And beyond yearning of the romantic kind, The Grandmaster also is an evocation of the yearning for home from drifting individuals, with Hong Kong becoming a haven for fighters living out their last years after their forced departure from a politically tumultuous China (it’s hardly coincidental that the idea of the film was conceived as the director was putting final touches on Happy Together, his 1998 film about two Hong Kongers living in self-exile in Buenos Aires just around the time of the former colony’s transition to Chinese sovereignty). It’s a sentiment that should play well with audiences in the director’s hometown. If they are patient enough to draw such meanings from the film, that is.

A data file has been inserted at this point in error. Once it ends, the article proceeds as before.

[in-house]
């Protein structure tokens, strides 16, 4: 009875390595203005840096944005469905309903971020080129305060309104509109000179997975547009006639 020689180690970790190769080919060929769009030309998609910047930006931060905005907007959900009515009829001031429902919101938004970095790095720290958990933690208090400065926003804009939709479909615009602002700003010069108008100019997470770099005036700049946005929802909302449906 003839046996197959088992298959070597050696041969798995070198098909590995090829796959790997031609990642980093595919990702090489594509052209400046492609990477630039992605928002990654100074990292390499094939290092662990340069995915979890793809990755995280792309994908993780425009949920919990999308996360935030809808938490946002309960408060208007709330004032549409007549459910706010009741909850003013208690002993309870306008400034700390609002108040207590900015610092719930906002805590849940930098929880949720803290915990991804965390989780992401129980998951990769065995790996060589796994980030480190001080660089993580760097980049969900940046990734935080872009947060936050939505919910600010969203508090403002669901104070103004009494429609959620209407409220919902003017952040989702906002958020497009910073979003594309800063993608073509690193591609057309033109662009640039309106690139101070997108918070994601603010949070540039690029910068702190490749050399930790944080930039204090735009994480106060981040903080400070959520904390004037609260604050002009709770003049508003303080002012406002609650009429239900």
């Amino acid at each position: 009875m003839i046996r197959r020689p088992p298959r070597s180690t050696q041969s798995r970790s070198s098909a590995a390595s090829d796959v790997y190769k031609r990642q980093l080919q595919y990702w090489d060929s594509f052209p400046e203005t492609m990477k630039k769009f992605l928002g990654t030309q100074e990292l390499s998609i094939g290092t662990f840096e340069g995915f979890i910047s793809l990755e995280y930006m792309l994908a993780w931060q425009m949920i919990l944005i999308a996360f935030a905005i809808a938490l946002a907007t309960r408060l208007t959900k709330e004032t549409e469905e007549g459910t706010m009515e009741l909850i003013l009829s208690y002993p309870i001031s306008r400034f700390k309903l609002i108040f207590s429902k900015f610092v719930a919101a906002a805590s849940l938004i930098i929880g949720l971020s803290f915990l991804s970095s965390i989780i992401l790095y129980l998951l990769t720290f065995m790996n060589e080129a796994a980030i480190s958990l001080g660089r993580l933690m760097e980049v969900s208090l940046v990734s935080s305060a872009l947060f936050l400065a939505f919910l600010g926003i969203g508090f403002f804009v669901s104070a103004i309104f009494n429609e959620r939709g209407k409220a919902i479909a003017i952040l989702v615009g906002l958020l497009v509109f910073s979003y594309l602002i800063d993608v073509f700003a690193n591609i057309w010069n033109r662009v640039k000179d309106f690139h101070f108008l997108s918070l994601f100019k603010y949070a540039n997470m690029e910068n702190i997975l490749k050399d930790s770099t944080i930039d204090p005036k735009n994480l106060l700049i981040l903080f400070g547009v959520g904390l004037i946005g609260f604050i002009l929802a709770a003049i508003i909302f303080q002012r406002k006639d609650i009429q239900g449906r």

Since Wong first announced the project in 2002, the life of Ip Man — a real-life master who was responsible for the development of the Wing Chun school of martial arts, of which a teenage Bruce Lee was a student — already has found its way to the screen with Wilson Yip‘s Ip Man and Ip Man 2. Offering a more straightforward account of Ip’s life, those films are distinctly more accessible than The Grandmaster, with actor Donnie Yen generating critical acclaim not just for the action but also for a measured performance revealing the man behind the moves.